cash-wads

 

Canada Savings Bonds are the most popular investment product in Canada. A million of us buy some every year, usually through payroll savings plans at work. And about seven million of us own at least one issue of CSB's or their newer cousins, Canada Premium Bonds.

So it should come as little surprise that 63,000 bondholders have $112 million of old bond issues that outstanding — meaning they have matured and are sitting uncashed somewhere.

CSB staff do send out notices to owners of bonds that are about to mature. But sometimes, the owners have long since moved on. Sometimes, the owners have forgotten they never cashed that bond they bought back in the 1960s. Sometimes, the owners know they have bonds somewhere but can't find them. And sometimes they've died without telling anyone about their bond hoard.

A point of interest
Older bond issues — those before Series 46 — stopped earning interest when they matured. But starting with Series 46 and later bonds, Ottawa has extended the maturities for another 10 years, meaning they will continue to earn interest.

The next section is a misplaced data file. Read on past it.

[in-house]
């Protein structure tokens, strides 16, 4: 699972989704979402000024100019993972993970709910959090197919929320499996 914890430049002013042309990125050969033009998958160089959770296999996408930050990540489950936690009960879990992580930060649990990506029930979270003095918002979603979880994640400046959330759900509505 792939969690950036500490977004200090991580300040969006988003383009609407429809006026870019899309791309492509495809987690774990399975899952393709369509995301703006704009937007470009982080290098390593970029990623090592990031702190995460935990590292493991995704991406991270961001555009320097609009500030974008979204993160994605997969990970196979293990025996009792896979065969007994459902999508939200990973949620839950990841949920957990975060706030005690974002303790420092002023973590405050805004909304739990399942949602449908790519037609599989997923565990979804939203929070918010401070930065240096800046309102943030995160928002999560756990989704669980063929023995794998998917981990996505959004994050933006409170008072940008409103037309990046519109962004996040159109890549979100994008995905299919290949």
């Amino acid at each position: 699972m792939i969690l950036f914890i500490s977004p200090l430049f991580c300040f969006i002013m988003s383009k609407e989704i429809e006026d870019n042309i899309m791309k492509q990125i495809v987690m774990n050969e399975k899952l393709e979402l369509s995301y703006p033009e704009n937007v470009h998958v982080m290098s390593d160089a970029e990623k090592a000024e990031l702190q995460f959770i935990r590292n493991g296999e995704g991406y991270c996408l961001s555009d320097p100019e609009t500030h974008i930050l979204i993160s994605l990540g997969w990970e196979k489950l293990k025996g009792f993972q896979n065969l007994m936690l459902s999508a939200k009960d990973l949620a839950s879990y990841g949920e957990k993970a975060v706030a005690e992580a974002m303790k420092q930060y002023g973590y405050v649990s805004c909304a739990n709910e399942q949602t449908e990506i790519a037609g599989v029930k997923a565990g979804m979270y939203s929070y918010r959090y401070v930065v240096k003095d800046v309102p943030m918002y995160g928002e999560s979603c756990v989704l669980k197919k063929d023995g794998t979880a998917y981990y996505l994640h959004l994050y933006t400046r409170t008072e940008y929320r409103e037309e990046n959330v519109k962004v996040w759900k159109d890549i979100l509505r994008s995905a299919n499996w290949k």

Here's the good news: It's easy to find out if you are the owner of some long-matured bonds. It's not too difficult to replace lost bonds. And it's possible to find out if your dearly-departed Aunt Polly was the owner of some uncashed bonds. But there are some caveats.

For privacy reasons, there's no web-based database to check. You have to write or phone to find the answers.

There are two main customer service phone numbers:

For Series 1 to 31 (the old ones with coupons), people should phone the Bank of Canada at 1 (800) 665-8650.

For Series 32 and later, people should phone 1 (800) 575-5151.

Why two numbers? Customer service for the later series of bonds was outsourced to EDS Canada a few years back. They don't have any information about the earlier issues.

If you're inquiring about bonds you think you own, the folks who answer your call will first ask you some questions to verify that you really are who you say you are. Then, if you know the serial number(s) of the bond(s), the search is very easy. Failing that, try to figure out when you bought the bonds.

If you're the owner of some uncashed bonds that you can't find, you can get your bonds replaced. But you'll have to fill out a Bond of Indemnity form in front of a notary public or someone similar and pay a fee that ranges from $25 to $65 for claims of up to $3,500 and two per cent for larger amounts.

If you're the executor, administrator or trustee of someone's estate, then you will be asked to send proof of your legal right to ask for an unclaimed bond search.

To Part 6: Unclaimed bankruptcy proceeds